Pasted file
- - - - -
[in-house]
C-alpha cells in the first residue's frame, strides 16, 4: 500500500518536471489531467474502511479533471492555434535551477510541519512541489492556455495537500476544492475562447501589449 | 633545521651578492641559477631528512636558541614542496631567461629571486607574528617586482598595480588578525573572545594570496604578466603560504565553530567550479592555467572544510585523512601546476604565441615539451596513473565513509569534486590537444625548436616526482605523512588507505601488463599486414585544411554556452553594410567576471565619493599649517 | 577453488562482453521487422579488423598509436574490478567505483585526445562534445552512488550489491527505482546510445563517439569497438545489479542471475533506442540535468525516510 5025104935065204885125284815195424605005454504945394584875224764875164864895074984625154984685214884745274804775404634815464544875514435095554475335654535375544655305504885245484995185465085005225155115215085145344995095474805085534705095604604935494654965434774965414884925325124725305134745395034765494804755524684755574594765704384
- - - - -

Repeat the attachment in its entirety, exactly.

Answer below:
[in-house]
C-alpha cells in the first residue's frame, strides 16, 4: 500500500518536471489531467474502511479533471492555434535551477510541519512541489492556455495537500476544492475562447501589449 | 633545521651578492641559477631528512636558541614542496631567461629571486607574528617586482598595480588578525573572545594570496604578466603560504565553530567550479592555467572544510585523512601546476604565441615539451596513473565513509569534486590537444625548436616526482605523512588507505601488463599486414585544411554556452553594410567576471565619493599649517 | 577453488562482453521487422579488423598509436574490478567505483585526445562534445552512488550489491527505482546510445563517439569497438545489479542471475533506442540535468525516510 5025104935065204885125284815195424605005454504945394584875224764875164864895074984625154984685214884745274804775404634815464544875514435095554475335654535375544655305504885245484995185465085005225155115215085145344995095474805085534705095604604935494654965434774965414884925325124725305134745395034765494804755524684755574594765704384